Tournament Scores (W-L-D) After Round 1
Bell, D. : 3-0-0 (3 Pts)
Nowak, D : 2-1-0 (2 Pts)
Diment, T : 1-2-0 (1 Pt)
Thomas, D : 0-3-0 (0 Pts)

Friday, 2 September 2011

Tie of the Week

Today just happens to be Footy Colours Day, an arbitrary day of the year when all the good sports are supposed to dress up in their Sportland Sport colours in order to look silly at their places of employment, an idea I totally endorse. For the occasion, I have put on my special "football supporter" face, and of course, my footy colours, I just had a little trouble deciding exactly what those were.

My tie, as well as looking suspiciously like my old school tie, is in the red, blue and yellow colours of the Pride of South Australia, the mighty Adelaide Crows (who play Australian Rules Football). It's probably best not to mention them again after this season, except to suggest that at least they're not Port Adelaide.

My blue jacket and red shirt betray my support for Norwood in the SANFL (or the state Australian rules competition, for Americans and other aliens). The Redlegs have actually had a pretty decent season and might be the only team that can stop Central Districts from winning their fifth flag in a row.

My socks show my support for the American Football team of choice, the Oregon Ducks, whose season kicks off tomorrow against LSU. They're also for the Australian national Soccer team who are expected to steamroll Thailand in a World Cup qualifer tonight.

And you'll just have to trust me that my underclothes show my support for Aston Villa, the Premier League team I started supporting a few years ago, mostly in order to antagonise my brother, who is a fan of Liverpool. If you're wondering how I have maroon and cyan underclothes then you are, firstly, more aware of soccer that I would expect of a reader of this here blag; and secondly, in need of a reminder of an old cricketing tail-ender's adage (if you wear a pair, you might get a pair, but you'll have a pair [yep, that's about as sophisticated as sporting adages get]).

Tie Number:005
Designation: Tie-ota
Provenance: Purchase, 2002
Manufacture: Rembrant, Australia
No. of Comments: 3 (Moderate)
Most Favourable Comment: "School tie?"
Least Favourable Comment: "Is that a St. Michael's Tie?" (asked by a former schoolmate. We did not go to St. Michael's)
Observations: I love school ties. And best of all, I have another one, exactly the same.

Carn da FOOTIE!

Thursday, 1 September 2011

The Leaflocker Month in Review

Well, blAugust is over and Septembemblag will start soon (after a short break), so this seems like a sensible time to do a review of the goals and effectiveness of the propaganda organ that is the Leaflocker.

To provide modest entertainment to the population of the internet at large and get some practice writing again:
Don't know about the modest entertainment, but even over the short period of a month I've noticed that it's become easier to write, and I hope you'll all agree that the structure of my writing has become at least a little less slap-dash. I've been very rusty for a very long time (about five years), and it feels good to get a little grease in the works.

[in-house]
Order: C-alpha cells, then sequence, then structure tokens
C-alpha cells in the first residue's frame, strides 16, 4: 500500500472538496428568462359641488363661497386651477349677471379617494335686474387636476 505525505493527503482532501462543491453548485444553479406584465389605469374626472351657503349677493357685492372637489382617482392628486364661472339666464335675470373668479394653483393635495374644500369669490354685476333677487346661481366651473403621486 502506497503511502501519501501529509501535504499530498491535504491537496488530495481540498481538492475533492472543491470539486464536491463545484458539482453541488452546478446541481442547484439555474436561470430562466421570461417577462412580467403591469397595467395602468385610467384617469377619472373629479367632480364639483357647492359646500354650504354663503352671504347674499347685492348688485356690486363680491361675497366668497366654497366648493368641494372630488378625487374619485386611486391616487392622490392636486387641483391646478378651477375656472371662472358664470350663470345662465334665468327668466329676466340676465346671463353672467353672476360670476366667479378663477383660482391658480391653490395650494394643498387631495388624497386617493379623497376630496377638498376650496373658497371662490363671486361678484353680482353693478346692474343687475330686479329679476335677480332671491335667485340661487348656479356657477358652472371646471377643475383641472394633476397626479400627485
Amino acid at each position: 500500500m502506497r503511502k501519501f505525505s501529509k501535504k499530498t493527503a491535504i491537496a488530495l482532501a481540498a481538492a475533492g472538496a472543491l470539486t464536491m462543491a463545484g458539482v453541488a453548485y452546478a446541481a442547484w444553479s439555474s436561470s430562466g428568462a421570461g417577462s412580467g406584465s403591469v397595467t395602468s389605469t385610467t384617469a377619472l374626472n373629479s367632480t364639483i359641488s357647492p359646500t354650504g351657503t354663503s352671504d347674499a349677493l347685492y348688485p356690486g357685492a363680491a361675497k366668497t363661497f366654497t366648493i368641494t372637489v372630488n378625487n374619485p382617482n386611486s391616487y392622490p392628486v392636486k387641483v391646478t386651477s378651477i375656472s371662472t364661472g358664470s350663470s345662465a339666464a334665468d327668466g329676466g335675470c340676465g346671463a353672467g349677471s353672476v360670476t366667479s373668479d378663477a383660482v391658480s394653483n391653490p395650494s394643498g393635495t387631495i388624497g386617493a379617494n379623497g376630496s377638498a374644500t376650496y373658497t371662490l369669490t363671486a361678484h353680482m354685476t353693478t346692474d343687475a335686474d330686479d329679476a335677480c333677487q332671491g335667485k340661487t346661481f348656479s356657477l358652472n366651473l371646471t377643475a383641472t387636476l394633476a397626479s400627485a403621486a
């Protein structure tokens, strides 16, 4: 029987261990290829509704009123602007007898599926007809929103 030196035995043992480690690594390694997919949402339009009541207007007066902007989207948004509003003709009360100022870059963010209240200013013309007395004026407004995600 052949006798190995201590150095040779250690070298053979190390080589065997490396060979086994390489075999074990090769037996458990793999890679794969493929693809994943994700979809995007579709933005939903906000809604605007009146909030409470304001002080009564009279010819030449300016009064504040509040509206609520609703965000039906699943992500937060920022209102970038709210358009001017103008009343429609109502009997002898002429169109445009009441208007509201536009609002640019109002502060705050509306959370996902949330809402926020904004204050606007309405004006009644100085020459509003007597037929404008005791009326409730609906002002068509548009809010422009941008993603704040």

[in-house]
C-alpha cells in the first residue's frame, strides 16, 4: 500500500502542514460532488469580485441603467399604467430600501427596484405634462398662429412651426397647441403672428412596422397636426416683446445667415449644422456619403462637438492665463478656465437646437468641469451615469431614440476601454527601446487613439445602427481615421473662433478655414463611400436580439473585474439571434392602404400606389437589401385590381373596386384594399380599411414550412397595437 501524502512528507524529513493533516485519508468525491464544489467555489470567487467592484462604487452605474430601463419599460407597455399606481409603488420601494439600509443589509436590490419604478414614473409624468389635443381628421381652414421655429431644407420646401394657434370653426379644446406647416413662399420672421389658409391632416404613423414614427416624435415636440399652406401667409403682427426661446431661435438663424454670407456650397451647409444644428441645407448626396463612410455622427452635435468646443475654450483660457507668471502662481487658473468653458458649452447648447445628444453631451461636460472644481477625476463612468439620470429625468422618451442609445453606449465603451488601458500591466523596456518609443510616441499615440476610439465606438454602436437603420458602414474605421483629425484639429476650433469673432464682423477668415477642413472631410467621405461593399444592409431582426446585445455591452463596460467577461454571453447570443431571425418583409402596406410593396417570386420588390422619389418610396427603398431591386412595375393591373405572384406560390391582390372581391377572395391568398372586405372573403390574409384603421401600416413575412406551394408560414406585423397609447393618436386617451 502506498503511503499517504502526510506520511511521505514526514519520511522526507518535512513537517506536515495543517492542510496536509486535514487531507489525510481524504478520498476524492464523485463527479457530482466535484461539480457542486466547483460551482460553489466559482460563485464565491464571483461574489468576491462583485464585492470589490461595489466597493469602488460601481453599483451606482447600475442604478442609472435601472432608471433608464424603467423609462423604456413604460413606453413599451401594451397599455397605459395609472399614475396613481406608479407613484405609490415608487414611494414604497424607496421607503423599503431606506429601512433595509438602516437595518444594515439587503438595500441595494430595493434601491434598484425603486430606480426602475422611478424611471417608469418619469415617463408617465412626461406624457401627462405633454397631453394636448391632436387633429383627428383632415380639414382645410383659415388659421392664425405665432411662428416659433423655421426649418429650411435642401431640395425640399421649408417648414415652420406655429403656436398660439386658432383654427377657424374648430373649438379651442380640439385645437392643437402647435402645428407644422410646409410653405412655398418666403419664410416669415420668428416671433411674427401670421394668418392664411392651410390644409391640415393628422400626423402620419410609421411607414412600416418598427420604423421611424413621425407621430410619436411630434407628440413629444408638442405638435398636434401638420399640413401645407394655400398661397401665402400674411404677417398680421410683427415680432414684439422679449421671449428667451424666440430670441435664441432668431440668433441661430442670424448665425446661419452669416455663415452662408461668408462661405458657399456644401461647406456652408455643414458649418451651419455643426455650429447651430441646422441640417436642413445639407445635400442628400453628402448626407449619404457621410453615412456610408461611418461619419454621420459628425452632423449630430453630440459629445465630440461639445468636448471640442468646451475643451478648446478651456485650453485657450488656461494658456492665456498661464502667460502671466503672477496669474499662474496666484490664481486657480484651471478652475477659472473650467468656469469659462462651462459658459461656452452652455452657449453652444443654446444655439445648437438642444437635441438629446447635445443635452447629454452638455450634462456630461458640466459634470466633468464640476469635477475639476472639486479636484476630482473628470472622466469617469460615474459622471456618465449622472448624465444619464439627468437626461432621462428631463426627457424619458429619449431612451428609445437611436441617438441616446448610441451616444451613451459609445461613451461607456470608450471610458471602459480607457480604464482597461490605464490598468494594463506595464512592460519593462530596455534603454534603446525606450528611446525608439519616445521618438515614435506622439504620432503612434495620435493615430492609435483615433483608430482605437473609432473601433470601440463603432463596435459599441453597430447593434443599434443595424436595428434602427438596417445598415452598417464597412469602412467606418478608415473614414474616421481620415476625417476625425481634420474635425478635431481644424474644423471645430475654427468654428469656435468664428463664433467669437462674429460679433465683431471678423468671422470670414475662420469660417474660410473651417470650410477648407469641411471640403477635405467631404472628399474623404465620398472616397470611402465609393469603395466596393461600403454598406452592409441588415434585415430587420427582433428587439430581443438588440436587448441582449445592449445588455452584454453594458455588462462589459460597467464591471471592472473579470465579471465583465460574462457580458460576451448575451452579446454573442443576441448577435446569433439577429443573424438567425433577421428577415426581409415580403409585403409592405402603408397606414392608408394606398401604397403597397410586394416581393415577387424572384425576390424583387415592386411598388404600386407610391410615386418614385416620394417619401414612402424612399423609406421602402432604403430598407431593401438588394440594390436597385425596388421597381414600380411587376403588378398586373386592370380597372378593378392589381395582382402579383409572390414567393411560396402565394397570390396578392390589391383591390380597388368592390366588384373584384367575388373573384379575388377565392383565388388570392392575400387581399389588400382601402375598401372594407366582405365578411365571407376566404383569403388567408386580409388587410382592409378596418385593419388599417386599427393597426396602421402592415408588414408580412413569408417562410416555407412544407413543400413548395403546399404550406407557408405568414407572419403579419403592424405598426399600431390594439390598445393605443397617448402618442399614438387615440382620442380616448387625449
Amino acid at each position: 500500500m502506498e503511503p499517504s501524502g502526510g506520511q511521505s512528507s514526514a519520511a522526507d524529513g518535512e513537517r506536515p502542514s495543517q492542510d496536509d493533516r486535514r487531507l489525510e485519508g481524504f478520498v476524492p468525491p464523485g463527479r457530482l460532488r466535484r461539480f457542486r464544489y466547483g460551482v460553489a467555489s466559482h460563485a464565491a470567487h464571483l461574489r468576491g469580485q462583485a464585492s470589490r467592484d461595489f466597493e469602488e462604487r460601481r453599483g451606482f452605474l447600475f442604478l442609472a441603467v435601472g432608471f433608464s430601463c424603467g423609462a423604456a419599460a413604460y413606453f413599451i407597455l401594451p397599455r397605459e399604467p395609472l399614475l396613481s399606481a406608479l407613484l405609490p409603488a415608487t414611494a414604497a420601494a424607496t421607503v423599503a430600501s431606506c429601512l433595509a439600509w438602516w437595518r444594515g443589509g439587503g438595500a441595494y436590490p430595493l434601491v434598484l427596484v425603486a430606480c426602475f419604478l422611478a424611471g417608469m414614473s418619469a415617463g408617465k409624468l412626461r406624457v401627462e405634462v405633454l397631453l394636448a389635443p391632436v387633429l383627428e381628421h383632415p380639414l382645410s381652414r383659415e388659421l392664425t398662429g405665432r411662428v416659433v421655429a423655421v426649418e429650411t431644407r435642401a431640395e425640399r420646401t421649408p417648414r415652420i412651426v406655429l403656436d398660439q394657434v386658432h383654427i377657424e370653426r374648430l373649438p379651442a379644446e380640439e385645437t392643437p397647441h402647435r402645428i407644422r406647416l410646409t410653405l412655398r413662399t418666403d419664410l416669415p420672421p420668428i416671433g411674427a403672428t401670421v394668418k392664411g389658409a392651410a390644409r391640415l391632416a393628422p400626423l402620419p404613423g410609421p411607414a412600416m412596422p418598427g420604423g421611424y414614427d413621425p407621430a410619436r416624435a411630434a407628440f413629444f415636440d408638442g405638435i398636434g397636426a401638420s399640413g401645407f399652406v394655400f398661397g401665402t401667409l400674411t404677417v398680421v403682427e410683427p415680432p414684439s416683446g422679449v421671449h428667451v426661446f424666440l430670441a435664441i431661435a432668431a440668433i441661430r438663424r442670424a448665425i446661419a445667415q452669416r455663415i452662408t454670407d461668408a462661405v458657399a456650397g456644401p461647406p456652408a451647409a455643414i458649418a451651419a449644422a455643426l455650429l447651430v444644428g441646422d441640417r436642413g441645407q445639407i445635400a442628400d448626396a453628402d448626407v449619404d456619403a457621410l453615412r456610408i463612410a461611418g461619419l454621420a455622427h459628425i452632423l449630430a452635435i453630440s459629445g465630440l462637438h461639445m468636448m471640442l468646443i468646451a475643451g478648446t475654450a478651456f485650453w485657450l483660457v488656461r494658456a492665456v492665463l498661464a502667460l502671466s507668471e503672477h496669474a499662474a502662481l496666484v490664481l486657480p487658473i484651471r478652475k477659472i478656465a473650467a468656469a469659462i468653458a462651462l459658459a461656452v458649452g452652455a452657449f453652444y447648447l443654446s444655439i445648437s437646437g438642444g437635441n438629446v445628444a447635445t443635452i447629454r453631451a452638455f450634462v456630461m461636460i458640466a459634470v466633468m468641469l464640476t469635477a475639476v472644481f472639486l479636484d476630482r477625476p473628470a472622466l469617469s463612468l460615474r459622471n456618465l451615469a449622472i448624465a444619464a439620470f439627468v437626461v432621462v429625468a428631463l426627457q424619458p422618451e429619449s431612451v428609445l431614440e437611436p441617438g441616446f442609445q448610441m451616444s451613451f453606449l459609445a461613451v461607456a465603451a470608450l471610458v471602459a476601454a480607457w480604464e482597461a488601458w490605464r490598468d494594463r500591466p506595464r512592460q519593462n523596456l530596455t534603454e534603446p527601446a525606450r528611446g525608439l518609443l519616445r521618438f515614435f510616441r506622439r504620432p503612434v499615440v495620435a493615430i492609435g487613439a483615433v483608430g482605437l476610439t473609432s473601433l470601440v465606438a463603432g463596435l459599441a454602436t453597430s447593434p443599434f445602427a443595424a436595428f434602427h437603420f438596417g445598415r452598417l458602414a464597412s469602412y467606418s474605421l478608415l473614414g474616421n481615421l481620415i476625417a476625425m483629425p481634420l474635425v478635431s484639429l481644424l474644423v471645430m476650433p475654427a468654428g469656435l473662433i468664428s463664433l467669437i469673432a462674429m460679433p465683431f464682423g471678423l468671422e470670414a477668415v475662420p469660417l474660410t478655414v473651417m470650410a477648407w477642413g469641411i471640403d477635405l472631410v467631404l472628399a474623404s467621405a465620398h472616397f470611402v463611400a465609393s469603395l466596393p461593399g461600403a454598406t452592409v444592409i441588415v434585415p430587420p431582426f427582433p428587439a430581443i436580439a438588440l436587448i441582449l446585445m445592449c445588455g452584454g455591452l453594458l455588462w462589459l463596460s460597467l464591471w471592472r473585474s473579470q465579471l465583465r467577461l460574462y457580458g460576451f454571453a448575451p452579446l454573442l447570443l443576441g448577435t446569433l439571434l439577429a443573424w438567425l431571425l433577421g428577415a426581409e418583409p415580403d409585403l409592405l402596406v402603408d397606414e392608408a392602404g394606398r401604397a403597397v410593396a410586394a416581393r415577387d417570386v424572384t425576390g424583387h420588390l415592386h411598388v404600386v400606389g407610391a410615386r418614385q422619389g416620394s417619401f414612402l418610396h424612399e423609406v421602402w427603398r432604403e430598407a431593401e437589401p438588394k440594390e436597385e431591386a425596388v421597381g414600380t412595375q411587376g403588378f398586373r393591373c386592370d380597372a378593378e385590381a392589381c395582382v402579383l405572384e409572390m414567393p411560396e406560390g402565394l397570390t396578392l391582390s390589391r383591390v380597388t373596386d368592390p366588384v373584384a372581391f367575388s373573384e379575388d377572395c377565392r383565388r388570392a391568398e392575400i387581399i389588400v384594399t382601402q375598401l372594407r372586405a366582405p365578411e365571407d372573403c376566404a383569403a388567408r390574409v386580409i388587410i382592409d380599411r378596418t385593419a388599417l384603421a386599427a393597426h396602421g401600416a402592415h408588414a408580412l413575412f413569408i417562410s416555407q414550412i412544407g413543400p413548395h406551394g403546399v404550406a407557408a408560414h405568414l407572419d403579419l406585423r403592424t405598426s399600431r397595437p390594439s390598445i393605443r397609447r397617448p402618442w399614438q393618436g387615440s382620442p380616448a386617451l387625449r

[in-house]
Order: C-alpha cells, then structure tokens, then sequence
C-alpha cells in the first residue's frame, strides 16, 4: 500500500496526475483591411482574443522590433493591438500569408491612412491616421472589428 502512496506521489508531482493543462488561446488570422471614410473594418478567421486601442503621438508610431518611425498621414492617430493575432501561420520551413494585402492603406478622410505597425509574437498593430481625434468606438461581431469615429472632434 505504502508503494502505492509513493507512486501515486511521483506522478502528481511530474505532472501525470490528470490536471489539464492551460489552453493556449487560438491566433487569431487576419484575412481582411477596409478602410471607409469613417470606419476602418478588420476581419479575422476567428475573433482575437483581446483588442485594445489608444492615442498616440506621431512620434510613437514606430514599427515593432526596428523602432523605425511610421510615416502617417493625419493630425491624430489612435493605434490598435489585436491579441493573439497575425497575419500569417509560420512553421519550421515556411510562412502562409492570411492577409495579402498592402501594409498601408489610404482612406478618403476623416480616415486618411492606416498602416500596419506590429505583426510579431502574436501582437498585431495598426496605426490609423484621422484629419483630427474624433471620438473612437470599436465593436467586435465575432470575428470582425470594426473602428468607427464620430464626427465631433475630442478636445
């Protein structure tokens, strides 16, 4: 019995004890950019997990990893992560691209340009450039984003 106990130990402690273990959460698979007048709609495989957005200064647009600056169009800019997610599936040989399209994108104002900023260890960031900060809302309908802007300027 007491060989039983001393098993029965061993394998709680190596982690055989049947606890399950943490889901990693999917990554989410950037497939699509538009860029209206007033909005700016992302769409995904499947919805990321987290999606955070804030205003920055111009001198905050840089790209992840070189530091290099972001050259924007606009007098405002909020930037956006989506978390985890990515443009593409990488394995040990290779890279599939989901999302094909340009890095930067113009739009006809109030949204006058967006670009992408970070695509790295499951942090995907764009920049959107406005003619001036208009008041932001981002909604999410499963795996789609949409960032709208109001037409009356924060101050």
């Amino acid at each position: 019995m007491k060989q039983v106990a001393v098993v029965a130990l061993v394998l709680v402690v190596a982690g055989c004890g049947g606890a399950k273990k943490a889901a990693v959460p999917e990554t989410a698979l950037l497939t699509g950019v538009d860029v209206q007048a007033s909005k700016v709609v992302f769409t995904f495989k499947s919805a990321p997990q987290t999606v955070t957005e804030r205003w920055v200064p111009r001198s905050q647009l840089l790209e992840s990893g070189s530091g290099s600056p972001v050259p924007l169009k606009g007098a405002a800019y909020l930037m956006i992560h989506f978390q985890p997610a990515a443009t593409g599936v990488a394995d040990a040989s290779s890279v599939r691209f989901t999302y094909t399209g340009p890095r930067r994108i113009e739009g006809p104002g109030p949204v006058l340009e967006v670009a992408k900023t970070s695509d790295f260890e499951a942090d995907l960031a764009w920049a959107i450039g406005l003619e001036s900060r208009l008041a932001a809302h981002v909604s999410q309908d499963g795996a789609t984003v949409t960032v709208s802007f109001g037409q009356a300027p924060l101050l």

Regular Features:
Monday Papal Cartoons:
Cartooning again after a year away has been good, although the quality of my art makes me cry myself to sleep some time. Nevertheless, doing the Pope cartoons and associated explanatory notes has re-ignited my enthusiasm for the long-term project that is Hamemus Papas, my time-travelling pope adventure. We'll have to wait and see what happens with that, but I hope that Monday cartoons (with or without popes) will be a continuing feature.

Tuesday Solo Book Club:
This has been hard to keep up due to the slowness of my reading pace now that I'm spending all my time working and writing blag posts. I am unhappy with the reviews in general, and need to put more time into researching the topic to make them more interesting. Nevertheless, I enjoy the long-term project that is the reading list and aim to continue it, but maybe on a fortnightly basis once I finish the backlog of reviews for stuff read since the start of the year.

Wednesday Quiz:
Has been pretty seat of the pants apart from the first couple, and participation numbers have been low, even compared to last season. I find it hard to reconcile making a quiz that participants will enjoy (which typically means "get most of the stuff right") and a quiz which I will enjoy making (which typically means "a bunch of obscure trivia"), and so far have erred on the side of my personal enjoyment, because the Leaflocker, as much as it purports to be for the people, is fundamentally an exercise in my own ego. I'm going to keep it, at least until the end of the season, and then look at ways of making it more interesting somehow.

Thursday Void:
The absence of a planned feature for Thursday, far from keeping the Leaflocker unpredictable and exciting as intended, has meant a struggle every week to find content, then last minute text-filled posts (like this one). The plan of doing a regular devotion on Thursdays, though it's yielded a grand total of no posts since its inception, is a line of thought worth pursuing, I think, though I still feel a little uneasy about sharing my personal thoughts on such a level with the internet, particularly given that it has such a long memory.

Friday Ties: